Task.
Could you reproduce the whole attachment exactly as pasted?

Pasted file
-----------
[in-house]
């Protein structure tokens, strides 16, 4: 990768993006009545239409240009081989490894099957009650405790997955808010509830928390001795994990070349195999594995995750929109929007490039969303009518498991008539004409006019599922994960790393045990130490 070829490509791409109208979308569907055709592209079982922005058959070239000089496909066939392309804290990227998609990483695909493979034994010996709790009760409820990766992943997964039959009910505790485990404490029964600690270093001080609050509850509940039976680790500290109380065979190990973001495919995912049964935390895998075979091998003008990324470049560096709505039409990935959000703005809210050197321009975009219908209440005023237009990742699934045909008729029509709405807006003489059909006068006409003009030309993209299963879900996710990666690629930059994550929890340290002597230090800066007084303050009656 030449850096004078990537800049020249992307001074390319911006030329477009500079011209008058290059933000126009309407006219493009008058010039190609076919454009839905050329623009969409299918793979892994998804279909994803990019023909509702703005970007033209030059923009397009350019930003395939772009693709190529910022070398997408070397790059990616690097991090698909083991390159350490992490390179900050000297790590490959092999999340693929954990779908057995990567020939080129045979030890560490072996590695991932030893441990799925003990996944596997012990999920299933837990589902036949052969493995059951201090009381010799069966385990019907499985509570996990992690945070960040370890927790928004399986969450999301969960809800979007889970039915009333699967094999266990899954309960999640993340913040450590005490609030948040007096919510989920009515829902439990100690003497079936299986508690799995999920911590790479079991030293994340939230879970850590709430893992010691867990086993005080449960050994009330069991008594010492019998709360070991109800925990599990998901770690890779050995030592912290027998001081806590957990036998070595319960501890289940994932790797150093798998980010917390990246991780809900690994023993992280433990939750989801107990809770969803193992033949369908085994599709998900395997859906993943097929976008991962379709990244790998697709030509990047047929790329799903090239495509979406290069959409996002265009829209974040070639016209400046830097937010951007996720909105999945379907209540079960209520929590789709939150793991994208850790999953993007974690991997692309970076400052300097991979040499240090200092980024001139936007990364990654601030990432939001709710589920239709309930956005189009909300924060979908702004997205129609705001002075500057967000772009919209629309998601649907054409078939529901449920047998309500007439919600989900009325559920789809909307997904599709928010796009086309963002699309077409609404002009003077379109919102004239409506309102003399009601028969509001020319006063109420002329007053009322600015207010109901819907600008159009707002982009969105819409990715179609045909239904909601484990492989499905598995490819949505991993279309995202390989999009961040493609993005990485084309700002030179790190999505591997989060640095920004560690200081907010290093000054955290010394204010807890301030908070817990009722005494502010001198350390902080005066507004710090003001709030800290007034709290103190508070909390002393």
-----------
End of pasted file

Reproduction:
[in-house]
């Protein structure tokens, strides 16, 4: 990768993006009545239409240009081989490894099957009650405790997955808010509830928390001795994990070349195999594995995750929109929007490039969303009518498991008539004409006019599922994960790393045990130490 070829490509791409109208979308569907055709592209079982922005058959070239000089496909066939392309804290990227998609990483695909493979034994010996709790009760409820990766992943997964039959009910505790485990404490029964600690270093001080609050509850509940039976680790500290109380065979190990973001495919995912049964935390895998075979091998003008990324470049560096709505039409990935959000703005809210050197321009975009219908209440005023237009990742699934045909008729029509709405807006003489059909006068006409003009030309993209299963879900996710990666690629930059994550929890340290002597230090800066007084303050009656 030449850096004078990537800049020249992307001074390319911006030329477009500079011209008058290059933000126009309407006219493009008058010039190609076919454009839905050329623009969409299918793979892994998804279909994803990019023909509702703005970007033209030059923009397009350019930003395939772009693709190529910022070398997408070397790059990616690097991090698909083991390159350490992490390179900050000297790590490959092999999340693929954990779908057995990567020939080129045979030890560490072996590695991932030893441990799925003990996944596997012990999920299933837990589902036949052969493995059951201090009381010799069966385990019907499985509570996990992690945070960040370890927790928004399986969450999301969960809800979007889970039915009333699967094999266990899954309960999640993340913040450590005490609030948040007096919510989920009515829902439990100690003497079936299986508690799995999920911590790479079991030293994340939230879970850590709430893992010691867990086993005080449960050994009330069991008594010492019998709360070991109800925990599990998901770690890779050995030592912290027998001081806590957990036998070595319960501890289940994932790797150093798998980010917390990246991780809900690994023993992280433990939750989801107990809770969803193992033949369908085994599709998900395997859906993943097929976008991962379709990244790998697709030509990047047929790329799903090239495509979406290069959409996002265009829209974040070639016209400046830097937010951007996720909105999945379907209540079960209520929590789709939150793991994208850790999953993007974690991997692309970076400052300097991979040499240090200092980024001139936007990364990654601030990432939001709710589920239709309930956005189009909300924060979908702004997205129609705001002075500057967000772009919209629309998601649907054409078939529901449920047998309500007439919600989900009325559920789809909307997904599709928010796009086309963002699309077409609404002009003077379109919102004239409506309102003399009601028969509001020319006063109420002329007053009322600015207010109901819907600008159009707002982009969105819409990715179609045909239904909601484990492989499905598995490819949505991993279309995202390989999009961040493609993005990485084309700002030179790190999505591997989060640095920004560690200081907010290093000054955290010394204010807890301030908070817990009722005494502010001198350390902080005066507004710090003001709030800290007034709290103190508070909390002393």